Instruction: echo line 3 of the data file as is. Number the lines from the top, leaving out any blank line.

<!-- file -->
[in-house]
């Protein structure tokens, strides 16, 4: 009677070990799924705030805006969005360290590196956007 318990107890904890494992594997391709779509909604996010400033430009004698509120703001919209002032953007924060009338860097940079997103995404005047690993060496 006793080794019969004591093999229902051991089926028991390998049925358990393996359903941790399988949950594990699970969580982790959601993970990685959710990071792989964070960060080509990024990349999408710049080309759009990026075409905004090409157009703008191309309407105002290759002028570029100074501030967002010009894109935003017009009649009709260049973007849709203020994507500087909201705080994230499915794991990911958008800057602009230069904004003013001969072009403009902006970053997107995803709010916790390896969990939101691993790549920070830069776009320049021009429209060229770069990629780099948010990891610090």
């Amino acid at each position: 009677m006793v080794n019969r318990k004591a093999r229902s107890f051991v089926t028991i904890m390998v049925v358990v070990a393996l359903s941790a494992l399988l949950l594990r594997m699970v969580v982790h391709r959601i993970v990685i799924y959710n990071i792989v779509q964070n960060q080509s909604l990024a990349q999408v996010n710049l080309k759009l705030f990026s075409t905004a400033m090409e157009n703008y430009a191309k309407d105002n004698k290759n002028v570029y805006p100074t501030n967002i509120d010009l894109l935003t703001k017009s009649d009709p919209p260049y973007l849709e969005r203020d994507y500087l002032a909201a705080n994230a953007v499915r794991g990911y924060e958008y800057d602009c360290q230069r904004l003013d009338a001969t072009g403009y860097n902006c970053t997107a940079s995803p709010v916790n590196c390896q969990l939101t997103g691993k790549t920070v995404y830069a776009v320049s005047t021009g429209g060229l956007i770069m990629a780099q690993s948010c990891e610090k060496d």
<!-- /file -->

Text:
């Amino acid at each position: 009677m006793v080794n019969r318990k004591a093999r229902s107890f051991v089926t028991i904890m390998v049925v358990v070990a393996l359903s941790a494992l399988l949950l594990r594997m699970v969580v982790h391709r959601i993970v990685i799924y959710n990071i792989v779509q964070n960060q080509s909604l990024a990349q999408v996010n710049l080309k759009l705030f990026s075409t905004a400033m090409e157009n703008y430009a191309k309407d105002n004698k290759n002028v570029y805006p100074t501030n967002i509120d010009l894109l935003t703001k017009s009649d009709p919209p260049y973007l849709e969005r203020d994507y500087l002032a909201a705080n994230a953007v499915r794991g990911y924060e958008y800057d602009c360290q230069r904004l003013d009338a001969t072009g403009y860097n902006c970053t997107a940079s995803p709010v916790n590196c390896q969990l939101t997103g691993k790549t920070v995404y830069a776009v320049s005047t021009g429209g060229l956007i770069m990629a780099q690993s948010c990891e610090k060496d």